Spina Bifida Occulta: There is an opening in one or two of the vertebrae (bones) of the spinal column without apparent damage to the spinal cord.
Meningocele: The meninges, or protective covering around the spinal cord, has pushed out through the opening in the vertebrae in a sac called the "meningocele." However, the spinal cord remains intact. This form can be repaired with little or no damage to the nerve pathways.
Myelomeningocele: This is the most severe form of spina bifida, in which a portion of the spinal cord itself protrudes through the back. In some cases, sacs are covered with skin, in others, tissue and nerves are exposed. Generally, people use the terms "spina Bifida" and "myelomeningocele" interchangeably.
Many children with myelomeningocele need training to learn to manage their bowel and bladder functions. Some require catheterization, or the insertion of a tube to permit passage of urine.
The courts have held that clean, intermittent catheterization is necessary to help the child benefit from and have access to special education and related services. Many children learn to cathetrize themselves at a very early age. A successful bladder management program can be incorporated into a regular school day.
In some cases, children with spina bifida who also have a history of hydrocephalus experience learning problems. They may have difficulty with paying attention, expressing or understanding language, and grasping reading and math. Early intervention with children who experience learning problems can help considerably to prepare them for school.
Mainstreaming, or successful integration of a child with spina bifida into a school attended by non disabled young people, sometimes requries changes in school equipment or the curriculum. Although student placement should be in the least restrictive environment, the day-to-day school pattern also should be as "normal" as possible. In adapting the school setting for the child with spina bifida, architectural facts should be considered. Section 504 of the Rehabilitation Act of 1973 requires that programs receiving federal funds make their facilities accessible. This can occur through structural changes (for example, adding elevators or ramps) or through schedule or location changes (for example, offering a course on the ground floor).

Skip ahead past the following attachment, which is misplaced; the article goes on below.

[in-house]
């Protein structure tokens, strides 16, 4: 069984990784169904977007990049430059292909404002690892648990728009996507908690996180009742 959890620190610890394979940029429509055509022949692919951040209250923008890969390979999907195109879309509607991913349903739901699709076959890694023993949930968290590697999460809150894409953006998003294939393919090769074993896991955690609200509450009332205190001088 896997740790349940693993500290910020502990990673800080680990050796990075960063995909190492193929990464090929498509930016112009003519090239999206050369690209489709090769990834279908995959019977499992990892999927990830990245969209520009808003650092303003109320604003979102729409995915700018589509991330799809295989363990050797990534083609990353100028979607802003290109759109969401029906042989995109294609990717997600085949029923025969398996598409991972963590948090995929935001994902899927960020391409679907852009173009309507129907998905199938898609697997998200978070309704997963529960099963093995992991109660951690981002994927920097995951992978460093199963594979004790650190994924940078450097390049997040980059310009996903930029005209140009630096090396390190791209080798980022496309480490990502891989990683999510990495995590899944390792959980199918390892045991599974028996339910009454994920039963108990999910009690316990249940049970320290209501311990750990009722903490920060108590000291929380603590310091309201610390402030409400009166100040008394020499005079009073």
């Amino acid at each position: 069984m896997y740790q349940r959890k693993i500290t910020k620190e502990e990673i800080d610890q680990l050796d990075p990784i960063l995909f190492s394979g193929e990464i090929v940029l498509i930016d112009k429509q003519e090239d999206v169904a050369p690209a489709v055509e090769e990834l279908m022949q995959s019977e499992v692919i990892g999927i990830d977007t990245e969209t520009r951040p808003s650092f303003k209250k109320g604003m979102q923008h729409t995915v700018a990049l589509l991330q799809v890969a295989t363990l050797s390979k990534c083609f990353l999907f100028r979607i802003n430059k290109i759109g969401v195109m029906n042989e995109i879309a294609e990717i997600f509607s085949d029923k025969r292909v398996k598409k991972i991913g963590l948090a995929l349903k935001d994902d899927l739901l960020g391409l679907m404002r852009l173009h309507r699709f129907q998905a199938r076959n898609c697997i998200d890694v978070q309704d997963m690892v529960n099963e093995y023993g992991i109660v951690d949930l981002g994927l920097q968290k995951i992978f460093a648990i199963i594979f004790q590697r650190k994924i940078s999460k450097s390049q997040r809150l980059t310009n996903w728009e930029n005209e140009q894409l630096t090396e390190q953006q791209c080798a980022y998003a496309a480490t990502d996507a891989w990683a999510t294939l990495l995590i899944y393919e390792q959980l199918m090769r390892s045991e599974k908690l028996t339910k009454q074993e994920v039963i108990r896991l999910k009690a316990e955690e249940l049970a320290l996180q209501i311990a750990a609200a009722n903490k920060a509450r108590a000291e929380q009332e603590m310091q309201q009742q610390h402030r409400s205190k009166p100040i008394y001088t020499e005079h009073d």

Children with myelomeningocele need to learn mobility skills, and often require the aid of crutches, braces or wheelchairs. It is important that all members of the school team and the parents understand the childs' physical capabilities and limitations. Physical disabilities like spina bifida can have profound effects on a childs' emotional and social development. To promote personal growth, families and teachers, should encourage children, within the limits of safety and health, to be independent and to participate in activities with their non diabled classmates.
Spina Bifida Association of America